Chicago: University of Chicago Press, 2012. Quarto, paperback, black and white photographs. line drawings.
In 1987, the University of Chicago Press published "Primate societies", the standard reference in the field of primate behavior for an entire generation of students and scientists. But in the twenty-five years since its publication, new theories and research techniques for studying the Primate order have been developed, debated, and tested, forcing scientists to revise their understanding of our closest living relatives. Intended as a sequel to "Primate societies", this book compiles thirty-one chapters that review the current state of knowledge regarding the behavior of nonhuman primates. Chapters are written by leading authorities in the field and organized around four major adaptive problems primates face as they strive to grow, maintain themselves, and reproduce in the wild. The inclusion of chapters on the behavior of humans at the end of each major section represents one particularly novel aspect of the book, and it will remind readers what we can learn about ourselves through research on nonhuman primates. The final section highlights some of the innovative and cutting-edge research designed to reveal the similarities and differences between nonhuman and human primate cognition. Also available in hardcover [stock id 34480].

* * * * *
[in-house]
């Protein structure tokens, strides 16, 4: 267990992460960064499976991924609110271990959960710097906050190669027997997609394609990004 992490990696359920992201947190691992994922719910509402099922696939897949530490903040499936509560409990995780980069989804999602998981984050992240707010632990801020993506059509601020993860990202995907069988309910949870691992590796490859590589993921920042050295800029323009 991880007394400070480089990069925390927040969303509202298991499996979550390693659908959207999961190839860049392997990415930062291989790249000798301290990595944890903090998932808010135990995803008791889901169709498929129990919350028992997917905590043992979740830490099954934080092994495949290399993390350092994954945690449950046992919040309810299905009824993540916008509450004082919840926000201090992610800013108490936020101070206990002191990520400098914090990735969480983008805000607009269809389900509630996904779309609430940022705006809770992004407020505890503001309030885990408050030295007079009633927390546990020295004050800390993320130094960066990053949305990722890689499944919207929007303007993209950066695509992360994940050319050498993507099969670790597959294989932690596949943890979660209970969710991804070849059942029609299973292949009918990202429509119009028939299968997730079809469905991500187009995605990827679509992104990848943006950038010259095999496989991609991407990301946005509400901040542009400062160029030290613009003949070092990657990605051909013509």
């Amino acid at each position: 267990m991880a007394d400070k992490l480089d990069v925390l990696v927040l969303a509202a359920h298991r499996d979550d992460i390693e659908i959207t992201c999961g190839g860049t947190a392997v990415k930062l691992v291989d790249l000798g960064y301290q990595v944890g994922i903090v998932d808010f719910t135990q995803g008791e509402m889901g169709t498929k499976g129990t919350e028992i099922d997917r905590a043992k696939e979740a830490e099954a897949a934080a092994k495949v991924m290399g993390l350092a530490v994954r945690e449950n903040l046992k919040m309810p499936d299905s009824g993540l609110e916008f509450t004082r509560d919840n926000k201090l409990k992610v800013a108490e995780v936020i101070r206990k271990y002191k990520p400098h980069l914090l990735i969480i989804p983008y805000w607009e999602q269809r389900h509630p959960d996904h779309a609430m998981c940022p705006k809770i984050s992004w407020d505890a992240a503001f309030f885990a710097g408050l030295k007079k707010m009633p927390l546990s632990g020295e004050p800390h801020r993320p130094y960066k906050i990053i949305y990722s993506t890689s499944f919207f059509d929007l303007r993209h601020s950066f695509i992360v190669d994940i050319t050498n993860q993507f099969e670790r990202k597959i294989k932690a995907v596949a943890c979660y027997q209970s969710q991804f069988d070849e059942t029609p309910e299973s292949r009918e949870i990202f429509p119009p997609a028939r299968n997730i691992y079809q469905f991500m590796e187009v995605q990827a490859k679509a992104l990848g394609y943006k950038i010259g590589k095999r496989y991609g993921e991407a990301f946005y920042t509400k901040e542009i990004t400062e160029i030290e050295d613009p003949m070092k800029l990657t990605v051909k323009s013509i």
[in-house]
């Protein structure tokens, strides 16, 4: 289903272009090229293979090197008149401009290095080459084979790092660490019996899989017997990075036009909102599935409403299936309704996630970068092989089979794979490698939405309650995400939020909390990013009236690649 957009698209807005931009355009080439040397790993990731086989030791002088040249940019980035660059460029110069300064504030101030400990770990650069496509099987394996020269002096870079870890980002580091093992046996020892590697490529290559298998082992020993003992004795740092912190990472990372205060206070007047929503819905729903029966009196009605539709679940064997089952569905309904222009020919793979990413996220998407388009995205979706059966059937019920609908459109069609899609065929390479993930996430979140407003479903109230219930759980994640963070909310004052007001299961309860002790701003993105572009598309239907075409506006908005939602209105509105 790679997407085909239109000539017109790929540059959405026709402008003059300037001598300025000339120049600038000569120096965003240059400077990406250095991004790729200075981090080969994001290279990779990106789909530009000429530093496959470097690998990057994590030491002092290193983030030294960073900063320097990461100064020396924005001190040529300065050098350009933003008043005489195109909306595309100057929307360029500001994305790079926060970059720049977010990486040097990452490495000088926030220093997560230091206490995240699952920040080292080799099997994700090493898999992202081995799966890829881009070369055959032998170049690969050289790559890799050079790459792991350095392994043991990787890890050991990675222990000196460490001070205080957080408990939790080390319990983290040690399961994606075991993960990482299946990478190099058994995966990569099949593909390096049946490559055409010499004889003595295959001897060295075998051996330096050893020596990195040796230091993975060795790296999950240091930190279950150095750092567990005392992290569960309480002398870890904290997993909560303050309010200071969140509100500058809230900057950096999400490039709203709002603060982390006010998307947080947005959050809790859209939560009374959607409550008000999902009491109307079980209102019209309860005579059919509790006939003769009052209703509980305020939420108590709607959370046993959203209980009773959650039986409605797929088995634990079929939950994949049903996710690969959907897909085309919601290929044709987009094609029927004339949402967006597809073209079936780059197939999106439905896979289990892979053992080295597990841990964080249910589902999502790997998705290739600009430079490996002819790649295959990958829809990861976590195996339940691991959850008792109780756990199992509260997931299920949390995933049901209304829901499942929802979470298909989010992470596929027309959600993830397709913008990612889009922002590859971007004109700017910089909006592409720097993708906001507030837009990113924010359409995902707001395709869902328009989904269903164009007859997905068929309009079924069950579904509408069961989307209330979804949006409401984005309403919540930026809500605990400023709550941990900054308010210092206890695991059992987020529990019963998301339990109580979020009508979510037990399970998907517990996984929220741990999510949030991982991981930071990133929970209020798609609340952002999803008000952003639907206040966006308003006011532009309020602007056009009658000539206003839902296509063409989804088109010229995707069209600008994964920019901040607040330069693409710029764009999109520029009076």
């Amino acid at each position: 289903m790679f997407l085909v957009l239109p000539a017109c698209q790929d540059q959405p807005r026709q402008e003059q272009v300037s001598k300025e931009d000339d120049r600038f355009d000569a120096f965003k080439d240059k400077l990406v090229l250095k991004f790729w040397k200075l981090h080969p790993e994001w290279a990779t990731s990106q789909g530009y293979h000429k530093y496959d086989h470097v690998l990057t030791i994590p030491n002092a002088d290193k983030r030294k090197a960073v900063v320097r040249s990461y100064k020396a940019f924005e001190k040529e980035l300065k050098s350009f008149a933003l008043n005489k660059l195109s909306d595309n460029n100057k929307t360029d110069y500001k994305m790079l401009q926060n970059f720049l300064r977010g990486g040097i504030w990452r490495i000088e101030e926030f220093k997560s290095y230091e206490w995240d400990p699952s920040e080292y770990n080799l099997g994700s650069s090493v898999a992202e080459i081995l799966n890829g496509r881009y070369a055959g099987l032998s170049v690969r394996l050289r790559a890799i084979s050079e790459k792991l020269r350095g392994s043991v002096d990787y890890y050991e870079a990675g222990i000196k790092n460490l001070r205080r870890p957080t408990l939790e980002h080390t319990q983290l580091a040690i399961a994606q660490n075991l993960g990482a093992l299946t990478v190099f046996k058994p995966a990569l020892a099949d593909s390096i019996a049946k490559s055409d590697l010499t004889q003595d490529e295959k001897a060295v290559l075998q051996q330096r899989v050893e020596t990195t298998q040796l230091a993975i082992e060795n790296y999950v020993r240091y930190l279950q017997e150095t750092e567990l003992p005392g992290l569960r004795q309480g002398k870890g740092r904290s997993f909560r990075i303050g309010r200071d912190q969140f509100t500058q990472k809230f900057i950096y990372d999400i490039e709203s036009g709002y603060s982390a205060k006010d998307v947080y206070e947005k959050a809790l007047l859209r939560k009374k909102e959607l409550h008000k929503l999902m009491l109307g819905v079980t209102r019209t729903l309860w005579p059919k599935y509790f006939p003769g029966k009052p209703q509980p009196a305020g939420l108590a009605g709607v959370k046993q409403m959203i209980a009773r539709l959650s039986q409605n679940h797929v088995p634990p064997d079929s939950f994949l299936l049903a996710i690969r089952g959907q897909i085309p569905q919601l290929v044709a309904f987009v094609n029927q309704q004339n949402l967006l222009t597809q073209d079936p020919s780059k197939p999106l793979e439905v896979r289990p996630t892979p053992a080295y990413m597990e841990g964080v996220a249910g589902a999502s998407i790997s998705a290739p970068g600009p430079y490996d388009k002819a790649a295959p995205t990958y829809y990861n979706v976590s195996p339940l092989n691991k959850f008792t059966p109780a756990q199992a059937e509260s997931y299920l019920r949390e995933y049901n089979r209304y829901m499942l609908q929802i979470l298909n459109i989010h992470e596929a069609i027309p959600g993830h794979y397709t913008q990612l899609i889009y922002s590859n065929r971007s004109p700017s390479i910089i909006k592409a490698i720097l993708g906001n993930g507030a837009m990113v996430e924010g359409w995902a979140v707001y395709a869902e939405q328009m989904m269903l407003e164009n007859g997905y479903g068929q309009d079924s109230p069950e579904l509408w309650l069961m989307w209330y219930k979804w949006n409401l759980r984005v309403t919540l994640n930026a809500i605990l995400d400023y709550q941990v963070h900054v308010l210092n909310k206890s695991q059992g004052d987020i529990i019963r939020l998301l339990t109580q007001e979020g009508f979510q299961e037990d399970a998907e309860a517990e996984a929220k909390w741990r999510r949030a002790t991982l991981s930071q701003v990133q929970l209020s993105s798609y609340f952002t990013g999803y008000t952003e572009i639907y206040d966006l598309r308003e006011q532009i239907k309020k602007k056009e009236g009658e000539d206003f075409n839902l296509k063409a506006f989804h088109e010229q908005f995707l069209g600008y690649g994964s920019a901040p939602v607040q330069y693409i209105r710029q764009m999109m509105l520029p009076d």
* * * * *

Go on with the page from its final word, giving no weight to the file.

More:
Price: $74.00 AU